Challenges in the New E-ra: the Pandora's Box for AI?

This document emerged after a series of two talks given by Yannis Kalfoglou and Daniela Carbogim to the SSP Research Group at the Division of Informatics, on the 8th and the 15th of March of 2000, respectively.

As a result of the aforementioned talks, we have produced this document in order to support timely dissemination of knowledge and alert scholars on issues that might be interesting to them. We would very much appreciate comments, ideas and contributions you may have, so feel free to send us an email.


The New E-ra

Nowadays, we are witnessing a new electronic era (in short, e-ra) and the development of a global information society.

The Internet has some remarkable characteristics which have given rise to the Information Revolution: But "revolution" is about radical change (whereas "evolution" is about gradual change), so what are the changes in this new Information Society? Here are some candidates These changes create needs and expectations in the Information Society - in the new e-ra - which result for instance in new forms of work organisation (Domenico De Masi argues that in the post-industrial society we won't be able to differentiate work from leisure, neither from learning), new communities, new types of legal and juridical problems. The new e-ra creates cooperation-driven demands, business-driven demands, technology-driven demands...

AI has provided a number of methods and techniques for representing and structuring knowledge and reason about it. This is the main reason why we feel that AI has an important role to play in the new Information Society.

Links: The Information Society

The New E-ra Demands & Expectations

It is a widely acknowledged fact that the Internet alters the way we do business, we communicate, we socialise, in short, changes our lives. This has injected unparallel interest from all sorts of businesses in an area traditionally studied by computer scientists; and poses such demands as: On the other hand, recent advances of the new e-ra technologies drive demands as: which fuels our expectations:

AI Contributions and Potential Applications

We identify the following areas of AI contributions: which could be deployed to application areas such as:


As this document is not meant to be an ontologies recourse, we limit our links and references to collections of information related to the field. These are collections accessible online and not references to the literature, like special issues of journals.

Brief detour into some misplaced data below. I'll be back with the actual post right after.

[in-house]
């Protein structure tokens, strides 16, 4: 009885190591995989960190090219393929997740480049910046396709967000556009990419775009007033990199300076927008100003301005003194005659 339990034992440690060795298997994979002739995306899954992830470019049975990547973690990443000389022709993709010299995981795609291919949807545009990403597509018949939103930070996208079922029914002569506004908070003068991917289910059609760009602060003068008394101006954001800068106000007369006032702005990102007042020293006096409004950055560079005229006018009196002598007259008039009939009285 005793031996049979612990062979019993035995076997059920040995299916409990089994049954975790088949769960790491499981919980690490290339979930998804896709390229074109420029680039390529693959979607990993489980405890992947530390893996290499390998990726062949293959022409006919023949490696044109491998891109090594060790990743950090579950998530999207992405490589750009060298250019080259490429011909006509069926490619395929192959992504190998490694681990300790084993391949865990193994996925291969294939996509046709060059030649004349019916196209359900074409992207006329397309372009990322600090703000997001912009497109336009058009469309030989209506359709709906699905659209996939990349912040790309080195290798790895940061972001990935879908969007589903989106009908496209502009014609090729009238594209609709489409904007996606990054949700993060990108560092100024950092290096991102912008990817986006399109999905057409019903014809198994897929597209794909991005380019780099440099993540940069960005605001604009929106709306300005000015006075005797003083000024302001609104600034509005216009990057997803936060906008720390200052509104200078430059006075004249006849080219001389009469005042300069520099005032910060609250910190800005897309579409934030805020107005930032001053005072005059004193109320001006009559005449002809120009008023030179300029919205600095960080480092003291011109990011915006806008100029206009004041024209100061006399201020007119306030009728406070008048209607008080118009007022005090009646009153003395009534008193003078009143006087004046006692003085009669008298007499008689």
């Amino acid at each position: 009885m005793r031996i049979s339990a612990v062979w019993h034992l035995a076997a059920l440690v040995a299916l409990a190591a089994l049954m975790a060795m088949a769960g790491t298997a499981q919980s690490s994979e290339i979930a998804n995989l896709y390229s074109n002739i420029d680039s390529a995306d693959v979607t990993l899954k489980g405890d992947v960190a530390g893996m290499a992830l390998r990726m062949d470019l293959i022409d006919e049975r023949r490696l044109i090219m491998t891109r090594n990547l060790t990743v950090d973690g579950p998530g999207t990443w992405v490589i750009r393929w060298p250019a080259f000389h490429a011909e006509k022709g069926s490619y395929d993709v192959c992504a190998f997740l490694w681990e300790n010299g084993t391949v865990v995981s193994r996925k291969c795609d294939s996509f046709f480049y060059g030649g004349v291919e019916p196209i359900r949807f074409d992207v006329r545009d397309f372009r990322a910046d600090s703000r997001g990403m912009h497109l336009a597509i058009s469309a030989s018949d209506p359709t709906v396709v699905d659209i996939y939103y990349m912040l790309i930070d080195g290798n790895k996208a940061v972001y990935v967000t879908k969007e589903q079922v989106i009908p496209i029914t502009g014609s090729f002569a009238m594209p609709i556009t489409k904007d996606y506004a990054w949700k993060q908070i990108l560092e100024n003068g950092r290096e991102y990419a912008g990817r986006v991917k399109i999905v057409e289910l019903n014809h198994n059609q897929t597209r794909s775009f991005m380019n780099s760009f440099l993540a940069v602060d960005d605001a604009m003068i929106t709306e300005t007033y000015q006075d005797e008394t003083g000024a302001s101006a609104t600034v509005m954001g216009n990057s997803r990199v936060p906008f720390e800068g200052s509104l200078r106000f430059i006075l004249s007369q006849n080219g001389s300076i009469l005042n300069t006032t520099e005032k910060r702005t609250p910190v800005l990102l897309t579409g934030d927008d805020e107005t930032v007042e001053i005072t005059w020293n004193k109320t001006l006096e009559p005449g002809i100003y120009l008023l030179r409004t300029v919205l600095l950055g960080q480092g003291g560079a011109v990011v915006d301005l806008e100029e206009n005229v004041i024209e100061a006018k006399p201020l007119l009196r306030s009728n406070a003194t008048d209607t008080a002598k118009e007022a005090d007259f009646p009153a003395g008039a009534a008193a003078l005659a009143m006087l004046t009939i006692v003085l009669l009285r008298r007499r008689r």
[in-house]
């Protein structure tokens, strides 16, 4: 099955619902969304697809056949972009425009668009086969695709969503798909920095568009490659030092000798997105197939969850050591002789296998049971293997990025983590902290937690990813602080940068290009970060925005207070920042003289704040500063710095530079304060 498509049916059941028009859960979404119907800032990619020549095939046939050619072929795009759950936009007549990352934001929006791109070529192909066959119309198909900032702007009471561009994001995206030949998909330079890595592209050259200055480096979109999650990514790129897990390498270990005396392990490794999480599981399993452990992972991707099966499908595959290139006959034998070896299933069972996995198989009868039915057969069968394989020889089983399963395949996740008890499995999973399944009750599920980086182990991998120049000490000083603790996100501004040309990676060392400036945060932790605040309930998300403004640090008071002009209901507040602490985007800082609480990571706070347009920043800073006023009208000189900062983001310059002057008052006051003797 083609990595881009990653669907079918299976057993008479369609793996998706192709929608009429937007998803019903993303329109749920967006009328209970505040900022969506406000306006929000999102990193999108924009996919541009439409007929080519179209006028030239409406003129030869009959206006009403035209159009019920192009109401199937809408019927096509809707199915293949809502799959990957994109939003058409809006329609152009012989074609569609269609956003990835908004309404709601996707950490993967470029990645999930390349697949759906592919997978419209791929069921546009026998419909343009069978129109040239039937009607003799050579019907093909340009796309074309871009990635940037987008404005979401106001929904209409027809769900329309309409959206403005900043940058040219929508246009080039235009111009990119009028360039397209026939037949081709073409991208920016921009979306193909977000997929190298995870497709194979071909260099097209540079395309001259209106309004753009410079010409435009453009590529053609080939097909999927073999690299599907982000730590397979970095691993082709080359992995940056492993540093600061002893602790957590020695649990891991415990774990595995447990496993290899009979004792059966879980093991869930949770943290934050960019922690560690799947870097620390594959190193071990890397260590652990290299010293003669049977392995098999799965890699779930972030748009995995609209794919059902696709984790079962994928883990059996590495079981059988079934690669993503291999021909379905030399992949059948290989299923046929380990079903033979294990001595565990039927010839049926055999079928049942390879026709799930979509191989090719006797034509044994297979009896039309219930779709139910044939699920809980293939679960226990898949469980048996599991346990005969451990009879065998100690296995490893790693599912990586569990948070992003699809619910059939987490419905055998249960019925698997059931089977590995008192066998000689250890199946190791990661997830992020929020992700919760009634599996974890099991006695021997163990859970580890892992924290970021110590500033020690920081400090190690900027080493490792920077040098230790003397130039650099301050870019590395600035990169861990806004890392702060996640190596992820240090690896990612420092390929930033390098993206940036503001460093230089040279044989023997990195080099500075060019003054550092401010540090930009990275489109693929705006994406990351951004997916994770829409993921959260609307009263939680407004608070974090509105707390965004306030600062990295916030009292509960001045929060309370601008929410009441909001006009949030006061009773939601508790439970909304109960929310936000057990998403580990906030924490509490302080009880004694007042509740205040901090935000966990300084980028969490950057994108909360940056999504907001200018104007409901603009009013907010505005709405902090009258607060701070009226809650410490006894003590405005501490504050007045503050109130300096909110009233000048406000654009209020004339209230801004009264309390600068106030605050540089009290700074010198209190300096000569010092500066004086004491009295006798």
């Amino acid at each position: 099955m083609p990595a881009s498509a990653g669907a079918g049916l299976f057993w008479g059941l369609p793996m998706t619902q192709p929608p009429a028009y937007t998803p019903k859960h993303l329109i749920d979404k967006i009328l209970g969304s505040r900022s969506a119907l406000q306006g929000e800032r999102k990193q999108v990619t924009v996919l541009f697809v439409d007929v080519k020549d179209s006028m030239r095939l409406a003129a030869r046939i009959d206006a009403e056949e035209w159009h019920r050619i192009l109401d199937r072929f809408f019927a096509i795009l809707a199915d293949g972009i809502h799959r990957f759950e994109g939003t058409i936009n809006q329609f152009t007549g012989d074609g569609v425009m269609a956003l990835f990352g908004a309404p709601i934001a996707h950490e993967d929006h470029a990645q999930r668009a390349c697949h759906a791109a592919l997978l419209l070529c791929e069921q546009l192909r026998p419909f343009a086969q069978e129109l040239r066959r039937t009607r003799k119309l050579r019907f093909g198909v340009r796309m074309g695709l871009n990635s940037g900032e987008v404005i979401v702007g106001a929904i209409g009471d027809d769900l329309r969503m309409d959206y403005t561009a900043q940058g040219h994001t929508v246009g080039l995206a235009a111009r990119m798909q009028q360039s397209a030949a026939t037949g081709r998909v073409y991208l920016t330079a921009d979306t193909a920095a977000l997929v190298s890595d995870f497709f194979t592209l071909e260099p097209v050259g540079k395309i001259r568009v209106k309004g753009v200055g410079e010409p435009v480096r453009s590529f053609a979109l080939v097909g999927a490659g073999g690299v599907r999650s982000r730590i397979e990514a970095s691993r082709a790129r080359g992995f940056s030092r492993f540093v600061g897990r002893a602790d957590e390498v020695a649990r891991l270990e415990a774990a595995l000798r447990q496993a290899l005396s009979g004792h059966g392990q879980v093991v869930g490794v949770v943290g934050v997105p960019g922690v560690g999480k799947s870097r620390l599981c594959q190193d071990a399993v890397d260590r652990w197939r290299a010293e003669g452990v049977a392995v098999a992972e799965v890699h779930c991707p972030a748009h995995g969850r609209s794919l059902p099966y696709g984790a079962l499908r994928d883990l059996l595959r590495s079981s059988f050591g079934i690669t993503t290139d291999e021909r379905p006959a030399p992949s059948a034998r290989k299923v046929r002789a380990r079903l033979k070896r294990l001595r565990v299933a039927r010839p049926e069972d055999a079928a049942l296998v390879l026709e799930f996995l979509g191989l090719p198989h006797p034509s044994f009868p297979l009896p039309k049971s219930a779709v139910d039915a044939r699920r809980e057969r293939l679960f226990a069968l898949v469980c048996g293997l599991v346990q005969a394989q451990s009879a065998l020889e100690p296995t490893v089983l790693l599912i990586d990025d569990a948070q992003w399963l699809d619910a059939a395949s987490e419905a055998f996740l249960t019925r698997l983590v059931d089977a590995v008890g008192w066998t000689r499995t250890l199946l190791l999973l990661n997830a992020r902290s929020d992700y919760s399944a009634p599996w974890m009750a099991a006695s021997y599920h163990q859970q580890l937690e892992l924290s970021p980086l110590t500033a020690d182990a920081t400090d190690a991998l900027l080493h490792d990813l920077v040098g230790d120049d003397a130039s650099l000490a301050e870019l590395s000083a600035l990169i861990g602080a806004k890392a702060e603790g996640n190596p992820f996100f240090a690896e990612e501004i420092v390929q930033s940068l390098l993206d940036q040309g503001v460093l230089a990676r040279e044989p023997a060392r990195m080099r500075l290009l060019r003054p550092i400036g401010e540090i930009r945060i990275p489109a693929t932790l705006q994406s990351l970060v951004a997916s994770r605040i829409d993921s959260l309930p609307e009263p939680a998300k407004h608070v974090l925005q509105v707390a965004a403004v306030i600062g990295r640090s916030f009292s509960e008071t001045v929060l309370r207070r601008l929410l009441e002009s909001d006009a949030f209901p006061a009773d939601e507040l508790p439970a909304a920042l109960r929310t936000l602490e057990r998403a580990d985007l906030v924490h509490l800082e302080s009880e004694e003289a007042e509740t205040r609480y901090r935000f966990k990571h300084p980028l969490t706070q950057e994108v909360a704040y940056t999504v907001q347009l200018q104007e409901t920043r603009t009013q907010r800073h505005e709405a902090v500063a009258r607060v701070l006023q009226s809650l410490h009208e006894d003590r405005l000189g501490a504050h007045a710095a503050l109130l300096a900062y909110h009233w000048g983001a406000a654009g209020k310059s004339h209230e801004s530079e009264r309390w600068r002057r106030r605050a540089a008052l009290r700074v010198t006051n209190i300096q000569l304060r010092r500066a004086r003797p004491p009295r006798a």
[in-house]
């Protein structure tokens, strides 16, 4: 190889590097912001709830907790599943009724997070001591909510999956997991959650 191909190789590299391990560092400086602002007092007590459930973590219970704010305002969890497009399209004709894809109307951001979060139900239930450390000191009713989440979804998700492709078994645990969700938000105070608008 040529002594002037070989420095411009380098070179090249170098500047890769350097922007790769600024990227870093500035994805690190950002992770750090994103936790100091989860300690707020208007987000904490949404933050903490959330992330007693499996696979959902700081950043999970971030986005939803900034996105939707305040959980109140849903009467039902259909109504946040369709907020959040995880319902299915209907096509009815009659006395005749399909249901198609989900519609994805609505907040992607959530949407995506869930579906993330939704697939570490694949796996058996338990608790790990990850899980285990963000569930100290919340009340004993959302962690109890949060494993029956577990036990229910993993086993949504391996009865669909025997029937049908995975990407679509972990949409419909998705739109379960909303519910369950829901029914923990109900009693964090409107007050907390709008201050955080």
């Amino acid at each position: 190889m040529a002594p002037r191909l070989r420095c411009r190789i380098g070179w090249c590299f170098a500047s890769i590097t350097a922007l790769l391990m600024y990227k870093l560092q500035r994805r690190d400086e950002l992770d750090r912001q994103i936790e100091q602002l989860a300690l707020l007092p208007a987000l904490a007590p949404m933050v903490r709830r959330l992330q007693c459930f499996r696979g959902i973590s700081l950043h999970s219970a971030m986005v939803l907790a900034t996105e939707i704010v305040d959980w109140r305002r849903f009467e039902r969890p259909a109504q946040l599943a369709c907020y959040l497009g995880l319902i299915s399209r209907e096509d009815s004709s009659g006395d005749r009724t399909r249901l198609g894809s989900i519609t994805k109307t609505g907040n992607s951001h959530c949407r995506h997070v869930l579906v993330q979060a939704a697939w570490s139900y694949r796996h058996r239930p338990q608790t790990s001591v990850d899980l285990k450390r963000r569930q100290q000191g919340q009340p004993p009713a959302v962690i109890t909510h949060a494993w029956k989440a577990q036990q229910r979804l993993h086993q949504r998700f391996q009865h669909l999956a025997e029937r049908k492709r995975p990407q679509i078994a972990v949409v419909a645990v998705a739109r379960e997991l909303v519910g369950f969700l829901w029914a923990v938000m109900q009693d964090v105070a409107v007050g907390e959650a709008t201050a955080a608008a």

Links: Ontologies

Computational Logic and Logic-Based Techniques

Let us look at the role of logic-based reasoning techniques can play in this new e-ra, especially from the perspective of information integration.

"Information integration is about getting information sources to talk to each other"

This definition is given in a roadmap paper produced by the computational logic community entitled Information Integration and Computational Logic.

Some of the work carried out by the SSP Group has been related to logic-based information integration, such as:

In the Computational Logic community, most of the work on information integration has been about using logic as an integration framework for defining mediators. Mediators are components that link different information sources to the user and applications.

By modelling the contents of information sources and the relation between the different sources and the mediator, logic-based representation and reasoning thus provides a mechanism for communication and "intelligent" cooperation.

Note that when we talk about semantic integration of information, a number of issues arise:

These have been at the centre of logic-based knowledge representation research:

However, if the use of logic-based information integration is to be scaled up in the new e-ra, it should be somehow supported by web technology.

An example is the work on integration of business rules for e-commerce (CommonRules), which provides an XML encoding of corteous logic programs, used to represent business rules. Applications of business rules in multi-agent and e-commerce scenarios include negotiation between agents.

Links: Logic-Based Approaches for Information Integration


We look at argumentation as a reasoning technique for dealing with imperfect information. Conflict is the essence of argumentation

Argumentation paradigm: reasoning by constructing and weighing up arguments.

A shift on focus:

CSCA & Mediation Systems

Applications to design of artifacts (both in the world of bits and in the world of atoms): supporting collaborative processes. Argumentation-based Design Rationale is about explicitly recording reasons why an artifact was developed in some way.

It has been argued that argumentation-based design rationale is useful and usable, and plays several roles in design such as:

The aim of mediation systems is to augment and mediate argumentation in groups: